Michael Cook

Queen Mary University of London

Michael Cook photo

Michael Cook is an AI researcher and game designer, currently working at Queen Mary University of London where he holds a Royal Academy of Engineering Research Fellowship. He is best known as the creator of ANGELINA, the game-designing AI, and the founder of PROCJAM, the Procedural Generation Jam. He researches ways to model game design with AI, and how that AI can, in turn, help people create games or make games on its own. He is currently also working as the designer and programmer on the action-hacking game Rogue Process, and writes about game development and generative AI, most recently writing the MIT Press book "Twitterbots: Making Machines That Make Meaning" with Tony Veale. He collected all but one of the strawberries in Celeste, which he feels is worth mentioning even though he didn't get the achievement for getting the last one.

Michael Cook is speaking at the following session/s

Loading The Dice: Tools And Techniques For Taming Procedural Generation

Procedural generation is being applied to every game genre, mechanic and system you can think of, but actually sitting down and trying to use it can often be a scary process of unexpected problems, catastrophic failures, and head-scratching statistics and probabilities. If you don't feel like rolling the dice with your game, never fear. In this talk, procedural generation expert and AI researcher Mike Cook will walk you through some useful ways to analyse, troubleshoot and discuss procedural generators, using some of the latest ideas from academic research. We'll look at how to work with designers to clearly specify what we want from a procedural generator, how to analyse generative spaces to find the limits of what your generator can do, and how to use parameter space search to explore the deepest, darkest reaches of your generative system. Along the way we'll also look at why Slay the Spire is a procedural generator, how Spelunky solves its problems by blowing them up, and why the real procedural content is the friends we made along the way.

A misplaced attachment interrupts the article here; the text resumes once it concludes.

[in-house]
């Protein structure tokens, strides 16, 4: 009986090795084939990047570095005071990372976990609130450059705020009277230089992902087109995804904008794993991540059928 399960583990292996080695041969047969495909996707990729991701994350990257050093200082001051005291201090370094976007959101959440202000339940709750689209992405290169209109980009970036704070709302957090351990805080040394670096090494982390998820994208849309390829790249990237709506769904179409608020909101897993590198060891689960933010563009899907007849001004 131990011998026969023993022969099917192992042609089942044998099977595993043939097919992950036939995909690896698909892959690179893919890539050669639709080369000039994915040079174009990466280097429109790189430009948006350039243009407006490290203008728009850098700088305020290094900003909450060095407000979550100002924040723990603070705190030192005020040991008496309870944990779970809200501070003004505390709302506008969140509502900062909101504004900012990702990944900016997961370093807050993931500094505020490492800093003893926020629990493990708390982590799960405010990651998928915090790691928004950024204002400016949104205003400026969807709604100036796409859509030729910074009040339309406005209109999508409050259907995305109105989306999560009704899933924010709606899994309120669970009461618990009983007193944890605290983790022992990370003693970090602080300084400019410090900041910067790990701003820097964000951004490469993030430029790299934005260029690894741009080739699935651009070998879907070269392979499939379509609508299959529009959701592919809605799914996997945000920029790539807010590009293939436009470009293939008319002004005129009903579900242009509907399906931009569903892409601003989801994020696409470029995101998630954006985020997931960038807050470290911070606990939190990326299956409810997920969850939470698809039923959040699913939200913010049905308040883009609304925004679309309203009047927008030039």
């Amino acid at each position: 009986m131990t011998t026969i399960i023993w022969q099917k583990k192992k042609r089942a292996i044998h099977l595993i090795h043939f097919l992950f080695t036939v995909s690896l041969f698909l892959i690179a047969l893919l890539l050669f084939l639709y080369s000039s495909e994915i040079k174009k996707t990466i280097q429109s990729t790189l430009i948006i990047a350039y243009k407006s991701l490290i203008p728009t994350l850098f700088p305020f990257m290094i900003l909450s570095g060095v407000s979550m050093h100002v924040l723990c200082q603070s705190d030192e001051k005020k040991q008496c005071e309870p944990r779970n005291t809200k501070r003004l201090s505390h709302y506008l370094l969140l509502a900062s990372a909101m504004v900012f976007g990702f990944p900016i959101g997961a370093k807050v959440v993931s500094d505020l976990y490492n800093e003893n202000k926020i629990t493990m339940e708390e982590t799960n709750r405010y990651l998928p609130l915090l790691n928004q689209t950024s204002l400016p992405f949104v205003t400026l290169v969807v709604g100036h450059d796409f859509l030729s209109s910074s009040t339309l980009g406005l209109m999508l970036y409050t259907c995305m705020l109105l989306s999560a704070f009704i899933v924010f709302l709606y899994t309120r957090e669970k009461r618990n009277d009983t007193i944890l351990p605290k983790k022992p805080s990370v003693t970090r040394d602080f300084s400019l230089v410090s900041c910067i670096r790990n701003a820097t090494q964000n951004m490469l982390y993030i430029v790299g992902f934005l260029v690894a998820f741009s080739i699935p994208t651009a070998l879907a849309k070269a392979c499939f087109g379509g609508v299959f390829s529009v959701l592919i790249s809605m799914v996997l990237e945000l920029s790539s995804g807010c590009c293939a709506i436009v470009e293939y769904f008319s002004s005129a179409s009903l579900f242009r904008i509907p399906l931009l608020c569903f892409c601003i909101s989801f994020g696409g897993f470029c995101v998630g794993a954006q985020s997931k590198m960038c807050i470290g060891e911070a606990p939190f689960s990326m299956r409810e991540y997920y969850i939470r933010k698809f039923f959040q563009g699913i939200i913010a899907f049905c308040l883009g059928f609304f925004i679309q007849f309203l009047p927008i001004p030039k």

Takeaway:

Attendees will learn how to

  • Discuss and define evaluation criteria for generated content with designers, and understand why this makes analysis easier.
  • Perform expressive range analyses to critically assess and visualise what their generative systems can and cannot do.
  • Create better tools that help people visualise and edit generative systems more clearly.
  • Take lessons from how other games have solved generative problems, and use them to fix or bypass issues in their own work.

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